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National Geographic - Inside Grand Central
National Geographic - Inside Grand Central
Genres: Television, Educational, Documentary
NR     2006     1hr 29min

Get an inside look, as never before seen, at the hidden secrets, engineering marvels and colorful history of this iconic landmark. From the producers of Inside the U.S. Secret Service, journey into the heart of New York Ci...  more »

     
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Movie Details

Genres: Television, Educational, Documentary
Sub-Genres: Television, Educational, Documentary
Studio: National Geographic Video
Format: DVD - Color,Widescreen - Closed-captioned
DVD Release Date: 03/07/2006
Original Release Date: 01/01/2005
Theatrical Release Date: 01/01/2005
Release Year: 2006
Run Time: 1hr 29min
Screens: Color,Widescreen
Number of Discs: 1
SwapaDVD Credits: 1
Total Copies: 0
Members Wishing: 8
MPAA Rating: NR (Not Rated)
Languages: English

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Movie Reviews

A wonderful look at an incomparable national landmark
Kyle Tolle | Phoenix, Arizona USA | 08/25/2007
(5 out of 5 stars)

"Grand Central Station, on its own, can probably be summed up into a couple of words: simply amazing. As the world's largest railroad terminal, some of its known facts are incredible. About 700,000 commuters a day (250 million per year) utilize 538 different trains spread out over 48 acres of real estate that enclose this massive structure. The main concourse encompasses 80,000 square feet of space with 60 foot windows and a roof reaching 125 feet.

Sometimes referred to as a `city within a city', Grand Central has its own fire and police departments, the nation's largest lost and found, huge power and operations facilities hidden in secret locations, and many of the conveniences that you would expect to find in a modern suburban mall.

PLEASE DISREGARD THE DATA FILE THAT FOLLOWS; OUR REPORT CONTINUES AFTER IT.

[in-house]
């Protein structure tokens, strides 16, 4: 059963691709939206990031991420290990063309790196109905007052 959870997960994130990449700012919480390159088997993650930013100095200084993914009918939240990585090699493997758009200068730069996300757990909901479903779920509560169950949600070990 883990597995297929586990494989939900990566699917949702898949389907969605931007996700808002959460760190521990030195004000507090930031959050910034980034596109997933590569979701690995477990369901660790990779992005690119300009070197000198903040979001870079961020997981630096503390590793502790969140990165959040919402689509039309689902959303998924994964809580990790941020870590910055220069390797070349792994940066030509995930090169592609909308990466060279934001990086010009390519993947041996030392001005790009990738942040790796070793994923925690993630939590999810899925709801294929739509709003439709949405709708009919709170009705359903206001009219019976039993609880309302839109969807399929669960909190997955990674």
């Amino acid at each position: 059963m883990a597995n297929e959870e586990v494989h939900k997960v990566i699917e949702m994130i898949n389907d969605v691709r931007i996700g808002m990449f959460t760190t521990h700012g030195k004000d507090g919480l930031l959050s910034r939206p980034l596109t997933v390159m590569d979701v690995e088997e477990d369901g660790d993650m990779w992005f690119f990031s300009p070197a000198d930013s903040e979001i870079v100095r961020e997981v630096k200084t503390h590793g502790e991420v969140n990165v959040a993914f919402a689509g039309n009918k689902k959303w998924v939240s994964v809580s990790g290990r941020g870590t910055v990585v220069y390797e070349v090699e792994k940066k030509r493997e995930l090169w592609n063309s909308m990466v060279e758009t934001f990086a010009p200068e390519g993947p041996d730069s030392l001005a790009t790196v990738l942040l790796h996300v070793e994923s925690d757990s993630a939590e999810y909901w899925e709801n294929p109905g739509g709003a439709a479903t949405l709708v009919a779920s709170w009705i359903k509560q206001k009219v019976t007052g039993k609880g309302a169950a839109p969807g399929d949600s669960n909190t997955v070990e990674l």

When it comes to a comprehensive history, there is full coverage of that here by National Geographic. Beginning with railroad magnate Cornelius Vanderbilt's masterful idea to build Grand Central Depot (as it was known then), segments cover the massive construction efforts, the transformation from steam engines to electrical trains, and the glamorous and famous 20th Century Limited line that was then comparable to the Orient Express.

In later chapters, the automobile and jet age are explored in how they threatened the livelihood of railway transportation due to their newfound popularity. Along with this is a look at the demise of Penn Station and how Grand Central Station almost suffered a similar fate until it was eventually saved from destruction by the U.S. Supreme Court.

Rounding out this program, it details how a complete restoration was performed on the aging terminal and explores the modern security measures in place to safeguard the facility against terrorism and other threats.

National Geographic has produced a fascinating and exhaustive documentary here that shines all the way through. As a longtime fan of their productions, I would venture to say that this is one of the best works I've seen by them. The narration, interviews, camera work, and evolving historical timeline are excellent from start to finish and I highly recommend this fine feature to everyone.
"
Grand Central... no place like it...
C. Loftin | 05/07/2007
(5 out of 5 stars)

"My mother was from the Bronx; I grew up on the south-shore of Long Island; returned to NYC many times over the past 5 decades; wound down my international career living within NY walking distance from Grand Central. Over the course of my lifetime I always appreciated the Terminal for its complexity and convenience, but not until I bought this as a gift for my son who is now a graduate student at NYU, did I appreciate it for it's secrets and beauty. If, like me, you love NYC and solutions for moving the masses efficiently and reliably, you really need to see this."
A National Landmark
Samantha Kelley | USA | 04/26/2008
(5 out of 5 stars)

"A complete look at this national landmark, Inside Grand Central is a loving look at a piece of America's culture. The station was built in the era of railroads when automobiles were new and airplanes were just being invented. It was massive and expensive; it also made boatloads of money for the Vanderbilts. Through the years, the popularity of trains began to decline, and by the 1960s and 70s, Grand Central Station was more frequently used as a refuge for the homeless than a transportation depot. It was supposed to be torn down like its rival station Penn Station. Fortunately, an uprising kept this from happening.

A documentary for many interests, this National Geographic presentation examines many aspects of the station from the history, the restoration, it technological advancements, how it runs, its security against terrorism, and future plans. None of these topics are covered as thoroughly as they could be, but as a general interest documentary, this one is excellent. It really shows why it was so important that Grand Central was saved from demolition."